Orlando Bridgeman, 3rd Earl of Bradford
|The Right Honourable|
The Earl of Bradford
|Master of the Horse|
7 March 1874 – 21 April 1880
|Prime Minister||Benjamin Disraeli|
|Preceded by||The Marquess of Ailesbury|
|Succeeded by||The Duke of Westminster|
1 July 1885 – 28 January 1886
|Prime Minister||The Marquess of Salisbury|
|Preceded by||The Duke of Westminster|
|Succeeded by||The Earl of Cork|
24 April 1819|
Nottingham Place, Marylebone, London, England
12 March 1898 78) (aged|
Weston Park, Staffordshire, England, UK
Hon. Selina Weld-Forester |
|Alma mater||Trinity College, Cambridge|
Orlando George Charles Bridgeman, 3rd Earl of Bradford PC DL (24 April 1819 – 12 March 1898), styled Viscount Newport between 1825 and 1865, was a British courtier and Conservative politician. In a ministerial career spanning over thirty years, he notably served as Lord Chamberlain of the Household between 1866 and 1868 and as Master of the Horse between 1874 and 1880 and again between 1885 and 1886.
Background and education
Bridgeman was born at Nottingham Place, Marylebone, London, the eldest son of George Bridgeman, 2nd Earl of Bradford and his wife Georgina Elizabeth Moncreiffe, daughter of Sir Thomas Moncreiffe, 5th Baronet. He was educated at Harrow and Trinity College, Cambridge. He became known by the courtesy title Viscount Newport when his father succeeded in the earldom of Bradford in 1825.
Lord Newport was elected Member of Parliament for Shropshire South in 1842. In February 1852, he was appointed Vice-Chamberlain of the Household in Lord Derby's first administration, a post he held until the fall of the government in December of the same year, and again from 1858 to 1859 in Derby's second administration. He was admitted to the Privy Council in 1852. In 1865, he succeeded his father in the earldom and entered the House of Lords. When Derby became prime minister for the third time in 1866, Lord Bradford was made Lord Chamberlain of the Household, an office he retained until December 1868, the last year under the premiership of Benjamin Disraeli. He again served under Disraeli as Master of the Horse between 1874 and 1880 and held the same office from 1885 to 1886 in Lord Salisbury's first administration.
Apart from his political career, Lord Bradford was a Deputy Lieutenant of Staffordshire and served as Lord-Lieutenant of Shropshire between 1875 and 1896. He served in the North Shropshire Yeomanry Cavalry, beginning as cornet in 1839, promoted captain in 1844, and resigning in 1869. He was also an Honorary Colonel in the 1st Volunteer Battalion of the Shropshire Light Infantry.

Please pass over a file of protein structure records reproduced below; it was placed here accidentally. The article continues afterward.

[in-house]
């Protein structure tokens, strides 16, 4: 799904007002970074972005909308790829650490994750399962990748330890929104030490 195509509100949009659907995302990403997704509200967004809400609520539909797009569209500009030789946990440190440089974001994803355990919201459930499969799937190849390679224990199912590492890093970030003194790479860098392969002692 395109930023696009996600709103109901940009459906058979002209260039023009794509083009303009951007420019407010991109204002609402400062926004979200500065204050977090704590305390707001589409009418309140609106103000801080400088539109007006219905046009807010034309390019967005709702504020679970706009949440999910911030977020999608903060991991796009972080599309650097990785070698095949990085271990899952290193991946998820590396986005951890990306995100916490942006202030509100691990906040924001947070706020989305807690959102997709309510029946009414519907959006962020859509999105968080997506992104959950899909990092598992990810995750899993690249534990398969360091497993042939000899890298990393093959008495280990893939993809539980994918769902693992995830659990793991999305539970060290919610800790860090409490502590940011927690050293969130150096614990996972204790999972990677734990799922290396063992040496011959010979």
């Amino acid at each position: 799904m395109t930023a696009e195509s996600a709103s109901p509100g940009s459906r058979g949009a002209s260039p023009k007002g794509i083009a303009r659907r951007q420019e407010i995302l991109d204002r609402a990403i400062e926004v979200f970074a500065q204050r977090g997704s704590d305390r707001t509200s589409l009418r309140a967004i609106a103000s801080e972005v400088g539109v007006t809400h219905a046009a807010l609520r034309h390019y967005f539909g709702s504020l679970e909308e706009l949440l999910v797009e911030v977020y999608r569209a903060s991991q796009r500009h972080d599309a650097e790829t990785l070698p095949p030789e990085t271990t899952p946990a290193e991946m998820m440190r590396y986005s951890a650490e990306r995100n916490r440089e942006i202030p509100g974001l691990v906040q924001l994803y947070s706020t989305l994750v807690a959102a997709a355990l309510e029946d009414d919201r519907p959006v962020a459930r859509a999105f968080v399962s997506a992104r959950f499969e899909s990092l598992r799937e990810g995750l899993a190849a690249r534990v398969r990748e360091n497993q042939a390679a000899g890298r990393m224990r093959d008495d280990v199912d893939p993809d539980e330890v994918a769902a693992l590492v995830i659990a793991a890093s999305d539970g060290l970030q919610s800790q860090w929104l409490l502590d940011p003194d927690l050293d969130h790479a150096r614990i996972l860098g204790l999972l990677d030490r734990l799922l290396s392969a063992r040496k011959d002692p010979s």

Lord Bradford was a Thoroughbred racehorse owner, with colours of white, scarlet sleeves, and black cap borne by his jockeys. He won the Cesarewitch at Newmarket in 1865 with Salpinctes and, in 1879, with Chippendale who came second in two successive races for the same cup. He ultimately won the 1892 Derby with Sir Hugo.
Lord Bradford married the Honourable Selina Weld-Forester, daughter of Cecil Weld-Forester, 1st Baron Forester, on 20 April 1844. They had four children:
- Lady Mabel Selina Bridgeman (d. 1933), married Colonel William Kenyon-Slaney on 22 February 1887.
- Lady Florence Katharine Bridgeman (1859–1943), married the 5th Earl of Harewood on 5 November 1881.
- George Cecil Orlando Bridgeman, 4th Earl of Bradford (1845–1915).
- Brigadier Hon. Francis Charles Bridgeman (1846–1917).
The Countess of Bradford died in November 1894. Lord Bradford died after a long illness at Weston Park, Staffordshire, in March 1898, aged 78. He was buried on 12 March 1898 at Weston-under-Lizard. His eldest son George succeeded in the earldom.
- thepeerage.com Orlando George Charles Bridgeman, 3rd Earl of Bradford
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- Gladstone, E.W. (1953). The Shropshire Yeomanry 1795–1945, The Story of a Volunteer Cavalry Regiment. The Whitethorn Press. pp. 42, 45, 51.
- Weyman, Henry T. (1929). "Shropshire M.P.s – Memoirs". Transactions of the Shropshire Archaeological Society, Series 4, Volume XII. p. 35.
- Beale, Catherine (2011). Born out of Wenlock, William Penny Brookes and the British origins of the modern Olympics. DB Publishing. pp. 87–89, 184. ISBN 978-1-85983-967-6.
- Hansard 1803–2005: contributions in Parliament by Orlando Bridgeman, 3rd Earl of Bradford